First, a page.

July 12 (UPI) -- Scientists have produced the first global balance sheet of greenhouse gasses emitted by the world's biggest cities.
The new balance sheet, published Monday in the journal Frontiers in Sustainable Cities, can help policy makers identify the worst polluters, as well as gauge the efficacy of emissions reduction policies.
According to authors of the latest audit, despite the outsized carbon footprint of the world's largest cities, current mitigation efforts are -- at their current pace -- unlikely to meet global climate change targets set by the Paris Agreement.
"Nowadays, more than 50 percent of the global population resides in cities. Cities are reported to be responsible for more than 70 precent of greenhouse gas emissions, and they share a big responsibility for the decarbonization of the global economy," co-author Shaoqing Chen said in a press release.
"Current inventory methods used by cities vary globally, making it hard to assess and compare the progress of emission mitigation over time and space," said Chen, a climate scientist at Sun Yat-sen University in China.
For the study, researchers surveyed greenhouse gas emissions data for 167 major cities -- metropolises from across the globe and at different different developmental stages.
The analysis showed the biggest 25 cities were responsible for 52 percent of urban greenhouse gas emissions.
Researchers found stationary energy and transportation were the two biggest sources of greenhouse gas emissions, and that major cities in Australia, Europe and North America emit greater amounts of per capita greenhouse gas than developing cities.
Of the 42 cities for which accurate time-stamped greenhouse gas data was available, 30 cities decreased their greenhouse gas emissions between 2012 and 2016.
A majority of the cities in the survey have set greenhouse gas emission reduction targets, and 40 have targeted carbon neutrality.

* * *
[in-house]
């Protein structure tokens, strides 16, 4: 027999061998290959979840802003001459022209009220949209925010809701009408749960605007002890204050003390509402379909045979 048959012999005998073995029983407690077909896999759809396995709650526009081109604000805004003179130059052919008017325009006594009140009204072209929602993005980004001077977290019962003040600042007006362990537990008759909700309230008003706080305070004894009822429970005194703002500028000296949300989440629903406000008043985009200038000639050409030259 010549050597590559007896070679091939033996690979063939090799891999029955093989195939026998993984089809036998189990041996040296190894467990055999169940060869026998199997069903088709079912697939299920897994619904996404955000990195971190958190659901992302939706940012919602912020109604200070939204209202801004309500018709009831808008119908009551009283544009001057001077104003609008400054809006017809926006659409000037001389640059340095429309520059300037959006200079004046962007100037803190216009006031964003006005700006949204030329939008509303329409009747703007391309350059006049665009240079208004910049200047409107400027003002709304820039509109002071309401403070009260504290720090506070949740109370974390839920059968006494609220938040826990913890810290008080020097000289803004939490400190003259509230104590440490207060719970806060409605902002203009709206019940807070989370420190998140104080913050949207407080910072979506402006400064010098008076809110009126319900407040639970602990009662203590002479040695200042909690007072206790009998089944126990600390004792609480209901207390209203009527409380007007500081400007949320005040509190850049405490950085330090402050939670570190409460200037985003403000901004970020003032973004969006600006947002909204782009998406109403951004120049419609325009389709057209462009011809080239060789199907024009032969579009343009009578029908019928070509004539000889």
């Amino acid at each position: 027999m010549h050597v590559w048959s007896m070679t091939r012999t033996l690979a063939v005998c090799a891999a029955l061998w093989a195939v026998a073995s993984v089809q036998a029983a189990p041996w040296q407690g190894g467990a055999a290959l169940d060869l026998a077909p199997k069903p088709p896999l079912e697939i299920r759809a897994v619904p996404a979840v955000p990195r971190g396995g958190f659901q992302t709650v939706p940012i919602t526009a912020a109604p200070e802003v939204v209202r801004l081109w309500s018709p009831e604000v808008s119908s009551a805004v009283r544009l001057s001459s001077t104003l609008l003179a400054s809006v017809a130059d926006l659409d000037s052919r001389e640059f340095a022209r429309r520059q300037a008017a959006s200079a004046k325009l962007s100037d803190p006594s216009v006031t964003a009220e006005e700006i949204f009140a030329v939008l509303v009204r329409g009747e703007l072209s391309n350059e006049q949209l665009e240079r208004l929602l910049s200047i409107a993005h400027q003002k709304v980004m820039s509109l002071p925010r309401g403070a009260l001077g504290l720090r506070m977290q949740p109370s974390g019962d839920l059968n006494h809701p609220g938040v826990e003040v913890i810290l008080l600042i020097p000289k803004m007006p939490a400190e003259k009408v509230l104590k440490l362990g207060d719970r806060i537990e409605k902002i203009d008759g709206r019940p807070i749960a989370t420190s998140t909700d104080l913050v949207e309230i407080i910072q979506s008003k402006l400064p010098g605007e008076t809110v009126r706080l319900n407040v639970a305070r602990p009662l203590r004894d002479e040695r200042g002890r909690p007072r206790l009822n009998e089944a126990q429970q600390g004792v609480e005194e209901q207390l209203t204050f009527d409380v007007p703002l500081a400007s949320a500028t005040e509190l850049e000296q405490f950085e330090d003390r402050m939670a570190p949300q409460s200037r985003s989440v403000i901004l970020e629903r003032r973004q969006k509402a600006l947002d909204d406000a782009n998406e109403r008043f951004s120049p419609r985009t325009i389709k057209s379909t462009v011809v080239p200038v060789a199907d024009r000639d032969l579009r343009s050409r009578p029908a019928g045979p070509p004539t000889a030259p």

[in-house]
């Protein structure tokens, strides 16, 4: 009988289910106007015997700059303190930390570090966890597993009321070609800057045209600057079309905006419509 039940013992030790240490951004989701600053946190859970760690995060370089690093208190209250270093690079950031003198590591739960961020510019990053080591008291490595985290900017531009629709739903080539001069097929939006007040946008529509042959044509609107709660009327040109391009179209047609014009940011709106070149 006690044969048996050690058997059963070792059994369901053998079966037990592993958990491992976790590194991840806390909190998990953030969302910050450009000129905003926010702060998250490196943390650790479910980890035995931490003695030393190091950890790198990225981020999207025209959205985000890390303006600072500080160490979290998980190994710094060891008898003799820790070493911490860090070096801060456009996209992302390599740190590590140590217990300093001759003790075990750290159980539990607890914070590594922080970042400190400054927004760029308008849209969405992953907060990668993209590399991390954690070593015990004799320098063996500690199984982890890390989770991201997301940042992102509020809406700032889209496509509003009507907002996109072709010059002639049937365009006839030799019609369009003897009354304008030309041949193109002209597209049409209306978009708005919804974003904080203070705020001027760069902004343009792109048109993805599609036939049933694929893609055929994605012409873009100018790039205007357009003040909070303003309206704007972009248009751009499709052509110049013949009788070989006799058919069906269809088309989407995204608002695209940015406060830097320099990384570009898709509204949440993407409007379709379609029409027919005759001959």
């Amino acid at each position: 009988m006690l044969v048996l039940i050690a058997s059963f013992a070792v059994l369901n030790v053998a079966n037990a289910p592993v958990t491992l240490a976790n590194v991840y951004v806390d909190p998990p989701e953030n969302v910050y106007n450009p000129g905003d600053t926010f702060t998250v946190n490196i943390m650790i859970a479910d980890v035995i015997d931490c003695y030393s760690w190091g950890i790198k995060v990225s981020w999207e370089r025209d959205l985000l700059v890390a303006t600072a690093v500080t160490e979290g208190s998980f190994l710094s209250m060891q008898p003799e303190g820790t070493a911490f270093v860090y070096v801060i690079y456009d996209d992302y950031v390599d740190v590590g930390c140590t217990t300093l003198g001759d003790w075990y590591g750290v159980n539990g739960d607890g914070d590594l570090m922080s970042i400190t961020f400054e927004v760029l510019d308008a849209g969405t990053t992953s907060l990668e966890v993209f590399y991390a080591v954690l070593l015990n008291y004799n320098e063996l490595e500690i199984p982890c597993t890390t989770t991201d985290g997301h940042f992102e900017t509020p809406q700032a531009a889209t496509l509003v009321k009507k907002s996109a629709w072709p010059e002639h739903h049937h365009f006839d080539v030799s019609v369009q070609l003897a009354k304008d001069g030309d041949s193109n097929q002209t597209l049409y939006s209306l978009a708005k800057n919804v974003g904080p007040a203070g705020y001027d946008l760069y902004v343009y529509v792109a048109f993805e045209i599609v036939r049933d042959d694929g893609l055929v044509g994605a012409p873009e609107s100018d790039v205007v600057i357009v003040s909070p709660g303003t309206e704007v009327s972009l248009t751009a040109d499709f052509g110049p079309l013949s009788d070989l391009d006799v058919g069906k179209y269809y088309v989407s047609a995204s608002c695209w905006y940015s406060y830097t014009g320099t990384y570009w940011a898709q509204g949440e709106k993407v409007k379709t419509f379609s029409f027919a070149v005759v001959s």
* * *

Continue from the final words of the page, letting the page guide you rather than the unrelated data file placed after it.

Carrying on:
In addition to major cities in Australia, Europe and North America, researchers found megacities in Asia, such as Shanghai and Tokyo, were especially problematic polluters.
The data also showed that several of China's biggest cities, though classified as developing, emit as much greenhouse gas as the biggest cities in Europe and North America.
Though a majority of the world's major cities are making some effort to reduce emissions, the latest research suggests such efforts must be strengthened if the world is to avoid catastrophic warming.
"Key emitting sectors should be identified and targeted for more effective mitigation strategies," Chen said. "For example, the differences in the roles that stationary energy use, transportation, household energy use, and waste treatments play for cities should be assessed."
Researchers said they hope the newly published balance sheet will help regulators and policy makers in cities around the world hold themselves and each other accountable, and to make adjustments in order to further reduce emissions.
"Cities should set more ambitious and easily-traceable mitigation goals. At a certain stage, carbon intensity is a useful indicator showing the decarbonization of the economy and provides better flexibility for cities of fast economic growth and increase in emission," Chen said.
"But in the long run, switching from intensity mitigation targets to absolute mitigation targets is essential to achieve global carbon neutrality by 2050," Chen said.